• I don’t think the NYT hides the fact that there is a bit of a game to being on their list. The NYT list isn’t based on straight sales numbers, and they only collect certain sales data anyway. (They don’t, for example, use sales data from Christian book stores, and they famously didn’t include e-books at all for a long time.) When you ask NYT editors straight out, they’re pretty cagey on where those numbers come from.

    The Wall Street Journal’s list (of course) is based on straight sales numbers, which is why a book on one list isn’t necessarily on another.

  • Tim

    “The success of your book is never more valuable than who you are as a person” – Thanks for putting it all right there in a nutshell, Laura. Buying one’s way onto a bestseller list with a church’s money just doesn’t seem right unless perhaps you’re the shrewd manager from the parable in Luke 16, but I don’t think most believers would like to be identified with him.


    P.S. And speaking of parables, here’s one on a pastor who bought his way to the NYT’s list: The Mega-Pastor and the Best Seller List – a parable.

  • Turner seems to suggest that Metaxas might have done this, but I don’t see her offering any proof. Saying his statement in Christianity Today “sounds like his approval of a controversial marketing tactic: buying your way onto the NYT bestseller list” is speculation on her part. The update seems to undermine her premise regarding Metaxas.

    I agree that it is questionable to buy onto the list; it is also questionable to accuse someone of doing so without offering any evidence.

  • Ben in oakland

    “Why do Christian authors buy their way onto NYT bestseller list?”

    Because it is easier than selling books to get on the NYTBSL.

    Because the appearance of having something to say that’s important, like the appearance of holiness, is almost as valuable as actually having something to say, or actually being holy.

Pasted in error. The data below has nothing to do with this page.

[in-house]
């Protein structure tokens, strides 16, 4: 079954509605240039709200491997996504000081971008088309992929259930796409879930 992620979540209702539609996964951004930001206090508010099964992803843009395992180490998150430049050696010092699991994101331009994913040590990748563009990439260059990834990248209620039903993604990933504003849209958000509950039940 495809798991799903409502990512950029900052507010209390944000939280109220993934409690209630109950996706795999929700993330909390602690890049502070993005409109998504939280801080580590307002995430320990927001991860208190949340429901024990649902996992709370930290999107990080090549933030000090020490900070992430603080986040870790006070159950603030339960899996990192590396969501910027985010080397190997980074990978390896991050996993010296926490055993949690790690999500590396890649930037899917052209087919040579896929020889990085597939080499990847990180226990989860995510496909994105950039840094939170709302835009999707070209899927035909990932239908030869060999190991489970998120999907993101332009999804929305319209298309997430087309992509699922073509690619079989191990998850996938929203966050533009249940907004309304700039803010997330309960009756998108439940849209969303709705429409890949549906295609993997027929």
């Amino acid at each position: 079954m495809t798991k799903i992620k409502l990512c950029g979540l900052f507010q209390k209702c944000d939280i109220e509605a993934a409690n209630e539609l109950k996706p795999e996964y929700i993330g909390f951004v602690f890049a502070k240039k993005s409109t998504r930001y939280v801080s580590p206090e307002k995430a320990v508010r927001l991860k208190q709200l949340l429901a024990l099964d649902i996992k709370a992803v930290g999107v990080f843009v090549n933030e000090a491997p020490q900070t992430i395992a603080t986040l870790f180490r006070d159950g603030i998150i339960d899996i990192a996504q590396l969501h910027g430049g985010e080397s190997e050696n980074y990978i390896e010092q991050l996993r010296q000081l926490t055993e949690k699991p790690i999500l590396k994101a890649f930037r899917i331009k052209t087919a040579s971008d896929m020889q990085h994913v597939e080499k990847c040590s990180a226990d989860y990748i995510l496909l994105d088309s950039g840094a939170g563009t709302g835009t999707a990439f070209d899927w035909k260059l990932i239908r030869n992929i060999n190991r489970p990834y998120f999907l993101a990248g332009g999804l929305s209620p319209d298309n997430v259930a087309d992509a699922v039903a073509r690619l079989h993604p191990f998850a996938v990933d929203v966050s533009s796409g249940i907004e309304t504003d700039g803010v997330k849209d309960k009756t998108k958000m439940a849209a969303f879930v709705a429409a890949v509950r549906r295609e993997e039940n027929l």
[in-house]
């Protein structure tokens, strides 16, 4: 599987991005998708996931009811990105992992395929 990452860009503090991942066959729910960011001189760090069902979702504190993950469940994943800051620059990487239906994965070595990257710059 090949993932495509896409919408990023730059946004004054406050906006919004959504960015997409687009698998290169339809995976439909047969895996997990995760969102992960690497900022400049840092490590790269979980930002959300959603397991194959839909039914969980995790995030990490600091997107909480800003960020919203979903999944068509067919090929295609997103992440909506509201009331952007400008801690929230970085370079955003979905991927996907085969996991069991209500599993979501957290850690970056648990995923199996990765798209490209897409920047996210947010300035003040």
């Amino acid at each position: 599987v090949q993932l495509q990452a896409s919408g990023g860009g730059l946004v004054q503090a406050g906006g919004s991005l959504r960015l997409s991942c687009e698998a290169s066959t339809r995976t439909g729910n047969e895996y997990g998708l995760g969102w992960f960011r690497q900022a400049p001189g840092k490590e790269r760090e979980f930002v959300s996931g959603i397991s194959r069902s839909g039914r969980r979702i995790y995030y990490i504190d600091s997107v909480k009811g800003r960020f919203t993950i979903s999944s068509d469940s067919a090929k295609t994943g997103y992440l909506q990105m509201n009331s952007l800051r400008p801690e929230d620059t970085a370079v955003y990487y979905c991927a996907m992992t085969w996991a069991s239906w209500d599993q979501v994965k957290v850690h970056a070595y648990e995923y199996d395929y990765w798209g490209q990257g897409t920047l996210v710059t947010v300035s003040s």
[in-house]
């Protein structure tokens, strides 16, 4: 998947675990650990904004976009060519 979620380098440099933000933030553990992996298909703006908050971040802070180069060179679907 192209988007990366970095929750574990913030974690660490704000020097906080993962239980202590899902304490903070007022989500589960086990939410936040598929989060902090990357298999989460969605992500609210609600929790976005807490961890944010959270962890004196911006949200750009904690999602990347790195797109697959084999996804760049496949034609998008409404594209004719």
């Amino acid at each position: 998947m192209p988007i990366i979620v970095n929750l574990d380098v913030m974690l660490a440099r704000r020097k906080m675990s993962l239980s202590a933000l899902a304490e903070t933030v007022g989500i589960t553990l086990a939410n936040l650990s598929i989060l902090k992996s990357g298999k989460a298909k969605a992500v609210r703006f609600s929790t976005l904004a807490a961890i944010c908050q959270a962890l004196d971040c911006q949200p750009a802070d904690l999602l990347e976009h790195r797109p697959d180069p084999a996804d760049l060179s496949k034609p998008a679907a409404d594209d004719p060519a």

Because they have no confidence in the god that they think blesses them.

    because they don’t actually believe that it is easier for a camel to go through the eye of a needle than it is for a rich man to enter the kingdom of heaven. They’d rather be rich and take their chances, and they don’t own any camels.

  • Jack

    I just finished reading a second RNS article that has Metaxas in its cross-hairs.

    Hmmm…..Maybe a coincidence…….maybe….

  • Jack

    That’s a good point, Brian. I’m assuming the best about Turner, that she has already gone through the basic facts and figures and just lacks space to flesh out her argument.

  • I read through this article, and it appears to me that it is based on jumping to conclusions, not research. I don’t know if Metaxas or his publisher or anybody bought his way on to the list. He himself says he never heard of the agency to whom the buying is attributed. This write quotes a statement that is easily subject to numerous interpretations. It might constitute a basis for doing some research to find out the truth, but it does not seem to me to justify the conclusion being promoted.

  • There is a new morality among Christians, which looks just like the old immorality. Some Christians and others think it is okay to cheat since it is “just numbers” without real meaning. I talked about this issue this past December here:

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  • Thank you for this informative post. This gave me a lot to think about.